Beer Notebook: 21st Amendment's Down to Earth

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I feared the worst when 21st Amendment Brewery‘s superlative session Pale Ale, Bitter American, started becoming harder and harder to find on store shelves. Even the specialty shops that pride themselves on deep selections stopped carrying it. And then, I learned the bitter (only slight pun intended) truth. Cancelled. Discontinued. Sent to the big recycling bin in the sky.

21st Amendment's Down to Earth

But you can’t be a modern craft brewery without a session Pale Ale, without that hoppy yet infinitely drinkable beer that you can enjoy over the course of an afternoon or evening of socializing. So, enter Down to Earth, the sequel beer, if you will, to Bitter American.

Down to Earth follows its predecessor with a low alcohol content of 4.4 ABV and a similar bitterness at 42 IBU, but changes style from an American Pale Ale to an India Pale Ale. Neither Bitter American nor Down to Earth could be considered excessively hoppy, so the switch in style manifests mostly in increased floral and citrus notes. There’s still the same easy drinkability and clean finish that makes for a social pint (or a social 12 ounces, I guess, since it’s only available in standard cans), but I don’t find myself as drawn to this version.

Now, I’m a confirmed IPA drinker, an unreformed hophead, even, but I don’t know that the IPA style really works for a session beer. I like to savor an IPA and its complexity, with a higher hop concentration helping to balance the florals. Down to Earth is a good beer, make no mistake, and it’s a great beer to share with friends, but it’s not a great IPA.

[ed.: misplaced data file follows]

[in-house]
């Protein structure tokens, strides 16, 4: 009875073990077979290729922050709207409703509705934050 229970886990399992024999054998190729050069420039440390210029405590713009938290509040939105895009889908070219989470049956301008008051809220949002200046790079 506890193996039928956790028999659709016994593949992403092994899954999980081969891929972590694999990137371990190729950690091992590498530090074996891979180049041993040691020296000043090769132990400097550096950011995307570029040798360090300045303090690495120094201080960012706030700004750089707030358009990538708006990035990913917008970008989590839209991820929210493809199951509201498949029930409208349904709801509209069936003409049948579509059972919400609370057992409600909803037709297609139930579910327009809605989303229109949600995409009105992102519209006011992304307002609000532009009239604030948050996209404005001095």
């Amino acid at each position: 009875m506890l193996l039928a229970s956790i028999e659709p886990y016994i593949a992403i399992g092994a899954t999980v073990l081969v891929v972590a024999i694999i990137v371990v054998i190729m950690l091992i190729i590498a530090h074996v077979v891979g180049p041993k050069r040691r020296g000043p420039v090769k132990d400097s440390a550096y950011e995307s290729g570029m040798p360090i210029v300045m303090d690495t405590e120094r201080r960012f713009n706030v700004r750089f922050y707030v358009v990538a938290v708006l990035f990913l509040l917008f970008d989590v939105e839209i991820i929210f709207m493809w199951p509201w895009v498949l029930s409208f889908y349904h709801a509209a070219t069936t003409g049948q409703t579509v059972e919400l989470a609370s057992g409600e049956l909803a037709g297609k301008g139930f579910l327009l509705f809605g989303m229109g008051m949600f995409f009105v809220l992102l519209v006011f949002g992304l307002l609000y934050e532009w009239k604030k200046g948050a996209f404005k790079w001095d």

With Bitter American, I never questioned what my session ale would be; with Down to Earth, I’m not going to automatically pick it over other session ales. It’ll always be in the running, but like the monkey on the can, I’m going to explore my options.

India Pale Meeples: Brew Crafters (Dice Hate Me Games)

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I jokingly warned everyone at the start of our inaugural playthrough of Brew Crafters (Dice Hate Me Games, 2015), the newly released worker placement Euro about, um, crafting brewskis, that brewing the Pumpkin Ale recipe would result in immediate loss of the game. Because, really, that stuff is awful, an abomination to all right-thinking people. But then, after I had installed hop infusers in my fledgling brewery, to increase the value of ales, and cornered the market on fruit, I realized that brewing Pumpkin Ale was a very winning strategy. So, yes, I brewed a ton of the vile stuff and felt only slight shame. Such are the hard decisions in this quite pleasant game about operating a craft brewery.